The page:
Blockchain is the next major disruptor to the travel industry, according to industry experts talking at the Blockchain Demystified - How will it change your business? panel discussion at last week's EyeforTravel Europe Summit.
According to a recent survey by the World Economic Forum, 58% of executives anticipate that 10% of global GDP will be stored on blockchain before 2025. Hoteliers need to pay attention to this new, technological revolution.
He highlighted the current state of the loyalty market, in which 80% of users don't have enough points to redeem or can't log in or have forgotten their password. He said blockchain offered a perfect opportunity to fix some of the ills associated with loyalty.
"You need to motivate your customer. Give them something they can keep spending. There is a direct correlation between spend rate and engagement with product," he said.
Talling-Smith explained how loyalty programmes are not just about providing a currency, but about tracking traveller habits. It's about personal data. However, the roll out of GDPR is changing all this. "Your power over your data is now more powerful than anyone thought it would be," he said.
Using blockchain, users retain control of their personal data.
"You can permit access to a standard profile and choose whether or not to share your whole travel history. What incentives would companies put in place to allow them full view of your entire travel history? Imaging if you knew the entire travel history of your customers?" he asked.
By giving the data control to the consumer, blockchain allows companies to track people with complete compliance.
David D. Brillembourg, CEO, Brillembourg, provided a compelling overview of the future of blockchain. In his presentation, he pointed out that $1 trillion worth of travel will be in the blockchain in the next 10 years.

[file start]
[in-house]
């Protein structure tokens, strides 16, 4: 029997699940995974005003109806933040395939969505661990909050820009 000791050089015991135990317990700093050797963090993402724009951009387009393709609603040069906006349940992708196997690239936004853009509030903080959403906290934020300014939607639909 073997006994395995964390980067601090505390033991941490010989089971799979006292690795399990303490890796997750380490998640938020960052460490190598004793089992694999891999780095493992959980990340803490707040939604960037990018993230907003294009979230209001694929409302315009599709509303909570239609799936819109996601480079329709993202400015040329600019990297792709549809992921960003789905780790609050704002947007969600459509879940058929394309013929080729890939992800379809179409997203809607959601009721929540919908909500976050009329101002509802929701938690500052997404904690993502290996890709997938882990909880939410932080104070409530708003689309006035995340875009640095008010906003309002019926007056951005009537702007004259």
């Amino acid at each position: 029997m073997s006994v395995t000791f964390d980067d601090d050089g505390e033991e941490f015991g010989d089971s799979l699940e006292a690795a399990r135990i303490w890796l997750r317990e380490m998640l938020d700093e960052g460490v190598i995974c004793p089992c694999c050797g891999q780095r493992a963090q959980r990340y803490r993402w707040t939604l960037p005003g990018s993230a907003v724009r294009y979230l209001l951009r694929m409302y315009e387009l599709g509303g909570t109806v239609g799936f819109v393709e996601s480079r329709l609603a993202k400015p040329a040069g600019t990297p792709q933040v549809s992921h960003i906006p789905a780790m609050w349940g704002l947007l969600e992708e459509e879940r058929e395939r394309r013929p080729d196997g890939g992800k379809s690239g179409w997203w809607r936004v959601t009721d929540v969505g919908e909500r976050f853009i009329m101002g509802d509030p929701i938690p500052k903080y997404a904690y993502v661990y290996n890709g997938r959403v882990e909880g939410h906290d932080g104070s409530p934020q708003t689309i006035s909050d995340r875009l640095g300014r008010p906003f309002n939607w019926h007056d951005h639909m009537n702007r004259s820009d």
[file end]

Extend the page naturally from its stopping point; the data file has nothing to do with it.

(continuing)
He talked about his STEP travel ecosystem, which is powered by blockchain and cryptocurrency, and aims to provide a cost-effective solution for travellers and hotel owners. He explained how blockchain will provide an alternative distribution channel to the OTAs, via new blockchain distribution ecosystems.
Brillembourg also highlighted how the consumer has changed and how they will change further.
"The change behaviourally has already happened; people are living in a virtual world. They already use virtual currency in their lives, for example, through video games," he pointed out.
Millennials and Gen Z are set to inherit $30 trillion, according to Brillembourg. These generations were born with mobile, social media, the sharing economy and cryptocurrencies. With a strong send of wanting to belong, and susceptibility to FOMO and YOLO, this market was born to travel.
"Crypto economics allow us for the first time to empower the traveller, putting the digitally native traveller at the centre using the wallet and coins," Brillembourg said.
Ilya Khanykov CEO, Bartini, Inc, wrapped up the session with a quick presentation on how blockchain could reduce transactional costs. Bartini is prototyping flying cars. According to Khanykov, blockchain reduces the barriers to entry, and will be used to manage the product's back office and make sure the system is safe and secure.
He said blockchain provided a: "transparent playground for everyone to find their place, growing ecosystems far beyond what we thought."
By Sarah McCay Tams, Director of Content, EMEA
June 15, 2018
Go-Wine's mission is to organize food and beverage information and make it universally accessible and beneficial. These are the benefits of sharing your article in Go-Wine.com